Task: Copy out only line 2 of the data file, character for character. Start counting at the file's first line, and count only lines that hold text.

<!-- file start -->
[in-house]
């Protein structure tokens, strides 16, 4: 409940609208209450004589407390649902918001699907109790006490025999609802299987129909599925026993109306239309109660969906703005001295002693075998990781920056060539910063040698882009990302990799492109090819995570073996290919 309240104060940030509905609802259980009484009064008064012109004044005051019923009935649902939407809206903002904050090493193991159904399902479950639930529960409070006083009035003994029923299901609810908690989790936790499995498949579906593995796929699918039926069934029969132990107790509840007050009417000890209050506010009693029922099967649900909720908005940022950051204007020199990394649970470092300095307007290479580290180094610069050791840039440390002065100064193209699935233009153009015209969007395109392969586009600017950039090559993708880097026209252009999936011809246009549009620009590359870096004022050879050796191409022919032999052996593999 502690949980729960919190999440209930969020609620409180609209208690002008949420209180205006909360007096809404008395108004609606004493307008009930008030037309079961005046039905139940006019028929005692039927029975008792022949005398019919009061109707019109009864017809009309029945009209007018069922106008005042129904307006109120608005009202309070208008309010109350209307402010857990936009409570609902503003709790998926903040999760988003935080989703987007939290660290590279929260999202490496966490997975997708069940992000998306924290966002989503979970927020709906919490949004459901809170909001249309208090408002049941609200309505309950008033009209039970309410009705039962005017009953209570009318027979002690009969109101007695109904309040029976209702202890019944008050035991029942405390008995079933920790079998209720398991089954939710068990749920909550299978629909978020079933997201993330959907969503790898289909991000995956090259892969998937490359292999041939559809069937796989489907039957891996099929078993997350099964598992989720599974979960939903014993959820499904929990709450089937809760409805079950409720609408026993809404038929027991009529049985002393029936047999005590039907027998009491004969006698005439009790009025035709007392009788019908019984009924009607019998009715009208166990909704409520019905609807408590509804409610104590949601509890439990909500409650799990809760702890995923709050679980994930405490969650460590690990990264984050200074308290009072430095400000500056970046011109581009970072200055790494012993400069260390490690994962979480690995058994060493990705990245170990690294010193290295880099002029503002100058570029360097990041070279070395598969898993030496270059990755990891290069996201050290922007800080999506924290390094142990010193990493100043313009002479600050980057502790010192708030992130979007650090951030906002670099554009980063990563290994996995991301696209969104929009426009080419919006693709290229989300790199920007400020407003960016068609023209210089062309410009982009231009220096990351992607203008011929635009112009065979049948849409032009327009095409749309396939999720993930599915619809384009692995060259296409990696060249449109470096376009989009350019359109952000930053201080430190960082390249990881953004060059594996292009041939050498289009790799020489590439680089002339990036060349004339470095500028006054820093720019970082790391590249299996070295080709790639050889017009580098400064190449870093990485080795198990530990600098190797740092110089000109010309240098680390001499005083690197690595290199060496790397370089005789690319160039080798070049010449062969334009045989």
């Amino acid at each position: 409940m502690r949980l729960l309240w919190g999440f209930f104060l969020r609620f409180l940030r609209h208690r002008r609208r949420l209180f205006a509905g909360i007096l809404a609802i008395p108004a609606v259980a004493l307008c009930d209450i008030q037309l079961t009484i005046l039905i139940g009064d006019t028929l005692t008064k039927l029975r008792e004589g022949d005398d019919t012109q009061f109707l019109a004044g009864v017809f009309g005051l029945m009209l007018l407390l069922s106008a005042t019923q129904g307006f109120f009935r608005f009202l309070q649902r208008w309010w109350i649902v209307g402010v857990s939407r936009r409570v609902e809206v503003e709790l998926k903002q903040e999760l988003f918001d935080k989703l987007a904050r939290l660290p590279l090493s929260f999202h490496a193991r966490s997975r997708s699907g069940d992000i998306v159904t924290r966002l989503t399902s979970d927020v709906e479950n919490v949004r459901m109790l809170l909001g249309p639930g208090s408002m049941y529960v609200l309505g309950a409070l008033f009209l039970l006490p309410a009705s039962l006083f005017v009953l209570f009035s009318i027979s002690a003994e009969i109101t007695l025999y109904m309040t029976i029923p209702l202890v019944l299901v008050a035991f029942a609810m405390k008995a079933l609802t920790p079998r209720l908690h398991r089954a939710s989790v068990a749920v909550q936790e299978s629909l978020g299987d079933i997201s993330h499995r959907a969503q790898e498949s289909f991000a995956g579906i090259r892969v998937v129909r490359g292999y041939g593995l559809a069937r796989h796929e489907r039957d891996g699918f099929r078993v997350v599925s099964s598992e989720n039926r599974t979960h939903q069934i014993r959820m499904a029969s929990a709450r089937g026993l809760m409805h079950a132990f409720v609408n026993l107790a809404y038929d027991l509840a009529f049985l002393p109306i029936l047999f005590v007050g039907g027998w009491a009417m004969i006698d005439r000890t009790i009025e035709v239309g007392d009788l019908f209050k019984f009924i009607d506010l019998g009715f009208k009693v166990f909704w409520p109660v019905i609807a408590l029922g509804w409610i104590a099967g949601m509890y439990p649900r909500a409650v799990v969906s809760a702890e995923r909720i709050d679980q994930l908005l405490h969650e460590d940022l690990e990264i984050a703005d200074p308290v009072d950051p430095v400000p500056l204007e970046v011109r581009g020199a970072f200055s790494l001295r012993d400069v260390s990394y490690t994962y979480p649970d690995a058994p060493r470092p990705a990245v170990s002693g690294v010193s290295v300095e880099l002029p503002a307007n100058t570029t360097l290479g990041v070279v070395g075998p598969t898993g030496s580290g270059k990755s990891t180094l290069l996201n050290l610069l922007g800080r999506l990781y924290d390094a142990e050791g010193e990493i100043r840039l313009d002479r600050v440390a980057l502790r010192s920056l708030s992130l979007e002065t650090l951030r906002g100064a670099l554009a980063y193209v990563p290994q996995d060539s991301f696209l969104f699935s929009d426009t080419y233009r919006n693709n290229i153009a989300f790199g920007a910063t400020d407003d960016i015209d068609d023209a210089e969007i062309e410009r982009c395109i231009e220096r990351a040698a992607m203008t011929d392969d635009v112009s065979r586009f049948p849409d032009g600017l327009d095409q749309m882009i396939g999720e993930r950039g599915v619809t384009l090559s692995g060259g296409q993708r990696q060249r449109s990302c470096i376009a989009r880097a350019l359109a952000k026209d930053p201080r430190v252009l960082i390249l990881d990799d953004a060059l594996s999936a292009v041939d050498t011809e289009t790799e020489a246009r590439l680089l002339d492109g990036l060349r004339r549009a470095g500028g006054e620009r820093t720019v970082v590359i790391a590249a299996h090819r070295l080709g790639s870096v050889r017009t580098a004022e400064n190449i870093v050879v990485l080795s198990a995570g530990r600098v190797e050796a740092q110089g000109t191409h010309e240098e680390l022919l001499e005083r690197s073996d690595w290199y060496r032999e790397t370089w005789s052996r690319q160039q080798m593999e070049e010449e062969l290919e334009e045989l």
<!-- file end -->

């Protein structure tokens, strides 16, 4: 409940609208209450004589407390649902918001699907109790006490025999609802299987129909599925026993109306239309109660969906703005001295002693075998990781920056060539910063040698882009990302990799492109090819995570073996290919 309240104060940030509905609802259980009484009064008064012109004044005051019923009935649902939407809206903002904050090493193991159904399902479950639930529960409070006083009035003994029923299901609810908690989790936790499995498949579906593995796929699918039926069934029969132990107790509840007050009417000890209050506010009693029922099967649900909720908005940022950051204007020199990394649970470092300095307007290479580290180094610069050791840039440390002065100064193209699935233009153009015209969007395109392969586009600017950039090559993708880097026209252009999936011809246009549009620009590359870096004022050879050796191409022919032999052996593999 502690949980729960919190999440209930969020609620409180609209208690002008949420209180205006909360007096809404008395108004609606004493307008009930008030037309079961005046039905139940006019028929005692039927029975008792022949005398019919009061109707019109009864017809009309029945009209007018069922106008005042129904307006109120608005009202309070208008309010109350209307402010857990936009409570609902503003709790998926903040999760988003935080989703987007939290660290590279929260999202490496966490997975997708069940992000998306924290966002989503979970927020709906919490949004459901809170909001249309208090408002049941609200309505309950008033009209039970309410009705039962005017009953209570009318027979002690009969109101007695109904309040029976209702202890019944008050035991029942405390008995079933920790079998209720398991089954939710068990749920909550299978629909978020079933997201993330959907969503790898289909991000995956090259892969998937490359292999041939559809069937796989489907039957891996099929078993997350099964598992989720599974979960939903014993959820499904929990709450089937809760409805079950409720609408026993809404038929027991009529049985002393029936047999005590039907027998009491004969006698005439009790009025035709007392009788019908019984009924009607019998009715009208166990909704409520019905609807408590509804409610104590949601509890439990909500409650799990809760702890995923709050679980994930405490969650460590690990990264984050200074308290009072430095400000500056970046011109581009970072200055790494012993400069260390490690994962979480690995058994060493990705990245170990690294010193290295880099002029503002100058570029360097990041070279070395598969898993030496270059990755990891290069996201050290922007800080999506924290390094142990010193990493100043313009002479600050980057502790010192708030992130979007650090951030906002670099554009980063990563290994996995991301696209969104929009426009080419919006693709290229989300790199920007400020407003960016068609023209210089062309410009982009231009220096990351992607203008011929635009112009065979049948849409032009327009095409749309396939999720993930599915619809384009692995060259296409990696060249449109470096376009989009350019359109952000930053201080430190960082390249990881953004060059594996292009041939050498289009790799020489590439680089002339990036060349004339470095500028006054820093720019970082790391590249299996070295080709790639050889017009580098400064190449870093990485080795198990530990600098190797740092110089000109010309240098680390001499005083690197690595290199060496790397370089005789690319160039080798070049010449062969334009045989």